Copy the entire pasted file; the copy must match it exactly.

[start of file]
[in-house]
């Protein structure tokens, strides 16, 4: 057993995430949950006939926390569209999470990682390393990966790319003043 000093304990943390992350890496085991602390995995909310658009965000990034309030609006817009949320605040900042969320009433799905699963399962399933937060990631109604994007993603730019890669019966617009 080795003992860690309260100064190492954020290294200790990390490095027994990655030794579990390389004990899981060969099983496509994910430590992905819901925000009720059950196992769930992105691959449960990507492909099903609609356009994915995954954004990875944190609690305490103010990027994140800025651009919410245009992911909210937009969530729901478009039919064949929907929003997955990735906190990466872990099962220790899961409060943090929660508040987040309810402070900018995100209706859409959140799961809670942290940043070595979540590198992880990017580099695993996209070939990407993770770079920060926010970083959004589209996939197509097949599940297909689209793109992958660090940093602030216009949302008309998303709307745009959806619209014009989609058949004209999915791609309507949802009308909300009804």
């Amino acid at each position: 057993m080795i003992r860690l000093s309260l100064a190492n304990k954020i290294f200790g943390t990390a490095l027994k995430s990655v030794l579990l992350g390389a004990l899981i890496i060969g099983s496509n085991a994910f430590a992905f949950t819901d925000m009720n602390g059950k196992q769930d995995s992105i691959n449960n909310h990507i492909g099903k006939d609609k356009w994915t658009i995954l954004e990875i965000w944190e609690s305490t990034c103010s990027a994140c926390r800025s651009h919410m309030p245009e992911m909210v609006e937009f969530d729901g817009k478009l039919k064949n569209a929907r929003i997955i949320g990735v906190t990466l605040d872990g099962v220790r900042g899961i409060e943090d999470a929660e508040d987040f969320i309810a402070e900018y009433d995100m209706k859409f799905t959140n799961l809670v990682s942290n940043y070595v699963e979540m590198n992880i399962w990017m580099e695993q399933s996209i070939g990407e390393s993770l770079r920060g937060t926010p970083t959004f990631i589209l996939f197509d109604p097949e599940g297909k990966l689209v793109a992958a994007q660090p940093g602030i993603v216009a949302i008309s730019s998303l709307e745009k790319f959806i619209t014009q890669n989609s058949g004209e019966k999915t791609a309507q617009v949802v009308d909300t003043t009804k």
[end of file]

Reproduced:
[in-house]
């Protein structure tokens, strides 16, 4: 057993995430949950006939926390569209999470990682390393990966790319003043 000093304990943390992350890496085991602390995995909310658009965000990034309030609006817009949320605040900042969320009433799905699963399962399933937060990631109604994007993603730019890669019966617009 080795003992860690309260100064190492954020290294200790990390490095027994990655030794579990390389004990899981060969099983496509994910430590992905819901925000009720059950196992769930992105691959449960990507492909099903609609356009994915995954954004990875944190609690305490103010990027994140800025651009919410245009992911909210937009969530729901478009039919064949929907929003997955990735906190990466872990099962220790899961409060943090929660508040987040309810402070900018995100209706859409959140799961809670942290940043070595979540590198992880990017580099695993996209070939990407993770770079920060926010970083959004589209996939197509097949599940297909689209793109992958660090940093602030216009949302008309998303709307745009959806619209014009989609058949004209999915791609309507949802009308909300009804």
């Amino acid at each position: 057993m080795i003992r860690l000093s309260l100064a190492n304990k954020i290294f200790g943390t990390a490095l027994k995430s990655v030794l579990l992350g390389a004990l899981i890496i060969g099983s496509n085991a994910f430590a992905f949950t819901d925000m009720n602390g059950k196992q769930d995995s992105i691959n449960n909310h990507i492909g099903k006939d609609k356009w994915t658009i995954l954004e990875i965000w944190e609690s305490t990034c103010s990027a994140c926390r800025s651009h919410m309030p245009e992911m909210v609006e937009f969530d729901g817009k478009l039919k064949n569209a929907r929003i997955i949320g990735v906190t990466l605040d872990g099962v220790r900042g899961i409060e943090d999470a929660e508040d987040f969320i309810a402070e900018y009433d995100m209706k859409f799905t959140n799961l809670v990682s942290n940043y070595v699963e979540m590198n992880i399962w990017m580099e695993q399933s996209i070939g990407e390393s993770l770079r920060g937060t926010p970083t959004f990631i589209l996939f197509d109604p097949e599940g297909k990966l689209v793109a992958a994007q660090p940093g602030i993603v216009a949302i008309s730019s998303l709307e745009k790319f959806i619209t014009q890669n989609s058949g004209e019966k999915t791609a309507q617009v949802v009308d909300t003043t009804k």